Multidisciplinary Neuro Team Earns Certified Treatment Center of Excellence Status

The ALS Team at Mercy Health: (l - r) Matt Gonzalez, CRTS, ATP; Brad Norg, LRT, RRT; Barb Snow, LMSW; Elizabeth Glisson, PA-C; Kim Paszkowski, CCC-SLP; Marie DeWildt, RN; Kathyrn Dabkowski, PT; Jennifer Fillenworth, RD; and Melanie Taylor, MD Not pictured: John Mulder, MD and Joel Phillips, MD (new team member) of Mercy Health and Melissa Hoffman of Mary Free Bed
The ALS Team at Mercy Health: (l – r) Matt Gonzalez, CRTS, ATP; Brad Norg, LRT, RRT; Barb Snow, LMSW; Elizabeth Glisson, PA-C; Kim Paszkowski, CCC-SLP; Marie DeWildt, RN; Kathyrn Dabkowski, PT; Jennifer Fillenworth, RD; and Melanie Taylor, MD. Not pictured: John Mulder, MD and Joel Phillips, MD (new team member) of Mercy Health and Melissa Hoffman of Mary Free Bed.

Anyone who has a friend or family member — or who has cared for a patient — with amyotrophic lateral sclerosis (ALS) can attest to its devastating grip.

On any given day, an average of 12,000 people across the U.S. suffer from this neurological disease, which progressively attacks the motor neurons in the brain and spinal column that control a person’s voluntary muscles. Most patients are hit randomly with ALS; relatively few cases are considered familial — from an inherited gene. ALS affects people of all races and ethnicities, although men are diagnosed with it more often than women.

It takes a special person to devote a career to caring for patients with ALS, also known as Lou Gehrig’s disease. It’s no less remarkable when a medical center or team is singled out for exceptional, compassionate care for patients living with this horrific, fatal disease.

Melanie Taylor, MD, medical director, and her multidisciplinary clinical care team at Mercy Health Hauenstein Neurosciences have done just that.

In May 2016, the Mercy Health Hauenstein Neuroscience Center earned a designation that distinguishes it from other neurological care providers in West Michigan: ALS Association Certified Treatment Center of Excellence — the only Certified Center in West Michigan, according to Paula Morning, CEO of the ALS Association. Patients come from all over Michigan and even out of state to seek care with Mercy Health’s remarkable ALS team.

To qualify as a Center of Excellence, the ALS Association looks for a team that provides outstanding clinical care, active research and ongoing process improvement. Mercy Health’s ALS team demonstrated excellence in providing comprehensive, multidisciplinary clinical care to their patients and so much more.
The ALS team consists of an array of medical professionals from Mercy Health, Mary Free Bed Rehabilitation Hospital, the ALS Association and the private sector who collaborate to deliver outstanding service to patients and their families.

On clinic days (once each week), patients remain in one room and team members go to them (Universal Care model of health care delivery). It’s a form of “one-stop shopping” that saves patients precious time. After each clinic, the team meets in one large room and discusses each patient from each provider’s perspective.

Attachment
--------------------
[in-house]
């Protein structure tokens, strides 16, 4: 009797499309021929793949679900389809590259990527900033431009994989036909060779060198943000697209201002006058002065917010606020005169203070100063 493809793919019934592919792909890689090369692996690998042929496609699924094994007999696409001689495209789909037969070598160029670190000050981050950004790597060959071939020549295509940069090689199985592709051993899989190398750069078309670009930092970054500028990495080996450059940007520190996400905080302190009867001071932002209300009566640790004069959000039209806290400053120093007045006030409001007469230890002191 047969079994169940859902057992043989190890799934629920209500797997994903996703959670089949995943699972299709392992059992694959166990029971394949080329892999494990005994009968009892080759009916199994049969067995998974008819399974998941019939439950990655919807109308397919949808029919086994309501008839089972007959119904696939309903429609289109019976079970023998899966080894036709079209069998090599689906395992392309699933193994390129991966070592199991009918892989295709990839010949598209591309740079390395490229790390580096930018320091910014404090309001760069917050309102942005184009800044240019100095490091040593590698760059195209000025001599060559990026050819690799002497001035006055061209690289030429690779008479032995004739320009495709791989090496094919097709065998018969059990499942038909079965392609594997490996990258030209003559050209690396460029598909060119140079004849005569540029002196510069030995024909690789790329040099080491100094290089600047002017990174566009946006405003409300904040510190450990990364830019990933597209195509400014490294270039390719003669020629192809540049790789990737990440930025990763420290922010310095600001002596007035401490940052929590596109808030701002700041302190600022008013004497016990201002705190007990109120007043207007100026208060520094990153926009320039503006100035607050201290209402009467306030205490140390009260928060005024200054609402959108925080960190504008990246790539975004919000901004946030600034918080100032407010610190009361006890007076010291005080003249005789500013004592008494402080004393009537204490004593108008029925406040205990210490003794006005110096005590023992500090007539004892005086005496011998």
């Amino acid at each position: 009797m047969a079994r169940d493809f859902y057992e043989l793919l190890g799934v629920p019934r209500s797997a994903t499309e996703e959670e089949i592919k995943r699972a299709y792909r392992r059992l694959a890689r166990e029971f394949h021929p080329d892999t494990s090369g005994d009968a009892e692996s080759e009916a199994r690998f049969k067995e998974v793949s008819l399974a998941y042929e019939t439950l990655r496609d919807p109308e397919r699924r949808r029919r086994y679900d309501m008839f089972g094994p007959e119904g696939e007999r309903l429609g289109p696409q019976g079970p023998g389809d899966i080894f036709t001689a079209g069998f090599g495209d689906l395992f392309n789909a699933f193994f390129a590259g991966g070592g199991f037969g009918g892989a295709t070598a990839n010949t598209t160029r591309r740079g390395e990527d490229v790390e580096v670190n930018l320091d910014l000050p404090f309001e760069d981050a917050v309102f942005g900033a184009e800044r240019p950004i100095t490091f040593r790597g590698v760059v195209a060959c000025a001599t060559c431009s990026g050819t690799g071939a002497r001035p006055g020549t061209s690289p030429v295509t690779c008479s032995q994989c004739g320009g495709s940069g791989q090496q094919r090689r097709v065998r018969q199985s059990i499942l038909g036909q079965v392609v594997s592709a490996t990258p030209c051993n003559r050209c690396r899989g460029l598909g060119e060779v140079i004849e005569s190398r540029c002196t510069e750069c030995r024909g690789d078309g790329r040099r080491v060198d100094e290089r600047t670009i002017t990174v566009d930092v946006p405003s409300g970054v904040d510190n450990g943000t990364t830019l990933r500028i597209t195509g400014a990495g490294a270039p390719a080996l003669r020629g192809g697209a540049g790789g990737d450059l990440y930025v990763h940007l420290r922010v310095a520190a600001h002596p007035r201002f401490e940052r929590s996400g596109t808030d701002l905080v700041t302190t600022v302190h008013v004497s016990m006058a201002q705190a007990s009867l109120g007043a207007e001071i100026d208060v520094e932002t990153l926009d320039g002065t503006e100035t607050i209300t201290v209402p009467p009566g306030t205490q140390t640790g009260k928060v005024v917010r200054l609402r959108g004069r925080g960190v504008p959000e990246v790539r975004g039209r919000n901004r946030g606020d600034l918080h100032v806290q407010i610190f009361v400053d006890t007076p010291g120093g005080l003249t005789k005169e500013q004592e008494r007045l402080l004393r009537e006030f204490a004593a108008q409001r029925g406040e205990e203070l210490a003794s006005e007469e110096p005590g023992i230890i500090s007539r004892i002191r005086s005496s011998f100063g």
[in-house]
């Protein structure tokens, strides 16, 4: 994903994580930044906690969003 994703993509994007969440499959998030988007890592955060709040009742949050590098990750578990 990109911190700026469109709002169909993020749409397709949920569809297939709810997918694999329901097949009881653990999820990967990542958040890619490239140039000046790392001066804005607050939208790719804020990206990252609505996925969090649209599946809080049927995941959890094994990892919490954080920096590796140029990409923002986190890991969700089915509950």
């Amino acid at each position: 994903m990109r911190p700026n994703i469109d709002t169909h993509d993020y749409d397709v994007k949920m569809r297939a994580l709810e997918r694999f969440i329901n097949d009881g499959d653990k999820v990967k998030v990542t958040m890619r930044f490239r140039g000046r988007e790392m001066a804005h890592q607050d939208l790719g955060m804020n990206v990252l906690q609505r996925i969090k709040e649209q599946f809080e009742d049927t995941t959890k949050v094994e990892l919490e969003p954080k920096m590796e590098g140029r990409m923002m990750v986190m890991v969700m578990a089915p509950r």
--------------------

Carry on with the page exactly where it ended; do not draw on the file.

Taylor, medical director for neuromuscular programs, summarizes the benefit of this patient-centered, holistic approach:
“I feel blessed to work with this experienced team. Because ALS is so complex, we need a multidisciplinary team to meet the needs of our patients and treat them individually rather than like a number.”
Although there is no cure for ALS, Taylor believes there will be effective treatments — or even a cure — within her lifetime. In the meantime, there is much her team can do to optimize the quality of life for their patients. “We look at what we can do right now to help patients feel hopeful, supported and understood,” she says.

Achieving Excellence
In addition to excellent clinical care and collaboration among providers, other components led to the honor this team has received, including the following:

• Through funding from the Saint Mary’s Foundation, the “Lend-A-Voice” program provides patients who have lost their ability to speak receive free use of iPads and other alternative and augmentative technology to help them communicate.
• Caregiver support groups meet monthly.
• Select team members visit patients’ homes.
• The ALS Association provides:
o A Loan Locker, with durable medical equipment patients can borrow.
o Volunteers who provide respite for caregivers.
• The team participates in fundraisers that help to financially support the clinic: Tour de Rapids and Nana’s Run.
• Research Efforts:
o Patients have participated in medication trials.
o As part of ongoing research, the team gathers patient demographic information to identify patterns that may indicate increased risk for ALS.
• Future Goals:
o Communicating with patients via telemedicine.
o Providing home ramps for patients with mobility issues.

 

To learn more about our ALS program, please click here>>

Share Your Thoughts

%d bloggers like this: